Voting in a Pandemic


McKenzie Horton, Editor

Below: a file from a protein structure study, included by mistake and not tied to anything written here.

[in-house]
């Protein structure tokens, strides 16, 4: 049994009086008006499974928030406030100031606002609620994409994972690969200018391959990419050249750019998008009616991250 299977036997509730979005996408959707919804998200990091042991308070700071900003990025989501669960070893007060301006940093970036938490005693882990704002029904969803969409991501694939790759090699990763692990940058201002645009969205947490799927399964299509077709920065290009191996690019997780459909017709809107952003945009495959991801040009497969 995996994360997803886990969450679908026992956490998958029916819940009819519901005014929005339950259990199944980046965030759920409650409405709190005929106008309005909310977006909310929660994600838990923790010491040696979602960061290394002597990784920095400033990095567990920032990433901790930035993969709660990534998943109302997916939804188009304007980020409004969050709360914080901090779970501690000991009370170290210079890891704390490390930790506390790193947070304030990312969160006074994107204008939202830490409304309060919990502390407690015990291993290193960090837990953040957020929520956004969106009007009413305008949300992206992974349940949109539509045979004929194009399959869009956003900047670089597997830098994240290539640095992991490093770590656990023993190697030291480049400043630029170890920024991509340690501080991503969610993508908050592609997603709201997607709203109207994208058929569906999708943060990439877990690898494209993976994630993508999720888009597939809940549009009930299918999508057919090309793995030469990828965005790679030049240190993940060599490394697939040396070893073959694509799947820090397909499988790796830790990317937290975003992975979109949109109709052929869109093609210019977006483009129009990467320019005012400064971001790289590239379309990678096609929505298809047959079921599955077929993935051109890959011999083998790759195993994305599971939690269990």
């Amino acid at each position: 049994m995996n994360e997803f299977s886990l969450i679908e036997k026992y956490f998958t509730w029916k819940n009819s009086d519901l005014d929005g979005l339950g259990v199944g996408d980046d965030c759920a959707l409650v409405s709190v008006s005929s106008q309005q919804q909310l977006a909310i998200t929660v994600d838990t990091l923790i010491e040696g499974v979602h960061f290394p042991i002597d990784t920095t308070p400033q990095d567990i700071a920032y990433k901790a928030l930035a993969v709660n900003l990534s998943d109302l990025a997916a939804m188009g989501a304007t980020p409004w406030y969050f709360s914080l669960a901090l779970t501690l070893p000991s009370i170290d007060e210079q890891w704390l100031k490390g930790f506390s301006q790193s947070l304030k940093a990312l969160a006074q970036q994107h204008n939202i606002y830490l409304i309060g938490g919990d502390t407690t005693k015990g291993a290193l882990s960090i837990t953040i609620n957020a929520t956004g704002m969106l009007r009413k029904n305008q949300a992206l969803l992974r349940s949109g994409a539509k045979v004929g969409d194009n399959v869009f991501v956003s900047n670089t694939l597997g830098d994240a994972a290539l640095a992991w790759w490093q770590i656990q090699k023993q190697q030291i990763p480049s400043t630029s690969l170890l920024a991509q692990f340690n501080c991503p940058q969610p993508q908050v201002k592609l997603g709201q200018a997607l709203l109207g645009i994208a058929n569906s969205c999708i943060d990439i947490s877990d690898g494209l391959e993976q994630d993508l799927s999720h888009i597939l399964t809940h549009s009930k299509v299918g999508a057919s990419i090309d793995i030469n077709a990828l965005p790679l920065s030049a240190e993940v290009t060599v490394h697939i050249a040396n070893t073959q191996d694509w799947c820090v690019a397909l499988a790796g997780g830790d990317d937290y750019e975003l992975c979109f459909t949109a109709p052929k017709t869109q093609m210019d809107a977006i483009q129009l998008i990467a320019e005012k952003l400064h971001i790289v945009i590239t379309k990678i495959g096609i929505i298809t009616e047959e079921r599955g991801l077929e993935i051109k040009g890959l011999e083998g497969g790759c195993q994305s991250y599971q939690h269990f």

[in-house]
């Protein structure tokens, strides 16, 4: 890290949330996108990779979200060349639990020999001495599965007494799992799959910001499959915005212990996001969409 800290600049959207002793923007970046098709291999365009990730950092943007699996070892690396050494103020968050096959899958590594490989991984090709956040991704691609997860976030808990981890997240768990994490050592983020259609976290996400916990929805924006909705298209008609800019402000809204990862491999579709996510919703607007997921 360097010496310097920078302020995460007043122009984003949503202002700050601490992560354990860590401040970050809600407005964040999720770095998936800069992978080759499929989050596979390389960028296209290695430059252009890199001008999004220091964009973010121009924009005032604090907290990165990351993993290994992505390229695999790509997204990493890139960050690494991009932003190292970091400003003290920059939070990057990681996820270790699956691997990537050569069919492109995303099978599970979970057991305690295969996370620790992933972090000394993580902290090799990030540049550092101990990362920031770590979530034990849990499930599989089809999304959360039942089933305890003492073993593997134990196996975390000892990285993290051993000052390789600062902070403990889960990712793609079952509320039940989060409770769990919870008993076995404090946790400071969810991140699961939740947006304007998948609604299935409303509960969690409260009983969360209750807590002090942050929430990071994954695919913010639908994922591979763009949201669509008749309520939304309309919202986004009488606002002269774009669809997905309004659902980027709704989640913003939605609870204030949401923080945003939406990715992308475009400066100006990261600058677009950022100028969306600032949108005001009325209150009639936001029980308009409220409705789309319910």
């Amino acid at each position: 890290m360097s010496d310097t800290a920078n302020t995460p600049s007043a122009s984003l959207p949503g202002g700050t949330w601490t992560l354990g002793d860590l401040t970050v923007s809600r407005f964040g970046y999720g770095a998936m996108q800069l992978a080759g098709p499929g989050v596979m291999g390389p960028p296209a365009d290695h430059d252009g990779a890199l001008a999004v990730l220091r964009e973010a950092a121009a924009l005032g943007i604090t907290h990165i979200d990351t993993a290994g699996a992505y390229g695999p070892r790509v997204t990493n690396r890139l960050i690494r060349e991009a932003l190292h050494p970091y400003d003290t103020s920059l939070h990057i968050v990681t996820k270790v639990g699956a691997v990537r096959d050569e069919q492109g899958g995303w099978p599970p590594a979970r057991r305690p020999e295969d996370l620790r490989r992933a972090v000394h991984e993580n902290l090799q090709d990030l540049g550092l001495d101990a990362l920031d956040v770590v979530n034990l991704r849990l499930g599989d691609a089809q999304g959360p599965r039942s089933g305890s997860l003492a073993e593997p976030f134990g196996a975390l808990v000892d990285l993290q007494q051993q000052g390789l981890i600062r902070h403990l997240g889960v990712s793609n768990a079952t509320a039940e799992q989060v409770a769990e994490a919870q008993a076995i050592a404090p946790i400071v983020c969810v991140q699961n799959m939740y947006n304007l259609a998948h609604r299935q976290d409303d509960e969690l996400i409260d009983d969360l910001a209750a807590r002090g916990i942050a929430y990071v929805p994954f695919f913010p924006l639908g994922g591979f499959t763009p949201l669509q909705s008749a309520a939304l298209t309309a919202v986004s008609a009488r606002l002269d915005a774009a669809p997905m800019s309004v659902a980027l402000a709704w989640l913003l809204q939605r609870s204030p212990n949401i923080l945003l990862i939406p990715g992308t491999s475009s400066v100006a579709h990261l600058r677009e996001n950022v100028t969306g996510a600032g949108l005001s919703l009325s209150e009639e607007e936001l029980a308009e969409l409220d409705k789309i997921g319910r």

As another election approaches, people are taking steps to make sure that their vote counts. Using mail-in, absentee ballots, and early voting are three ways to make voting more accessible in these trying times. People have been showing up two hours earlier than the polling area opened, according to Another family waiting to cast their vote arrived an hour and ten minutes early and set out chairs, a tablet, cookies, and clothing to protect them from the rainy weather. According to The Times Union, it took many voters from one and a half to two hours to even cast their vote, but most were in high spirits, joking around with others in line, while maintaining the six feet distance and mask rule. One person from Albany highlights that while she was in line, a man came out saying, “I’m almost 61 years old and this is the first time I have voted!” People clapped and cheered for the man who beamed as he walked away. Someone in Guilderland mentioned that in their 26 years of living there, they have never waited more than five to ten minutes in a line to vote. The Washington Post says that there have been tens of millions of votes already cast and at least 28.9 million people have already cast their votes in major battleground states like Texas, Florida, North Carolina, and many more. With data from October 20, the US had 124% of 2016’s early voting numbers. Traditionally, absentee ballots are used for people who cannot make it to polling places due to an illness or disability. This year, New York along with other states included COVID-19 as a reason for not going to the polls, allowing people to send their vote in. With election day closing in, it is crucial for people to secure their right to vote in these unprecedented times.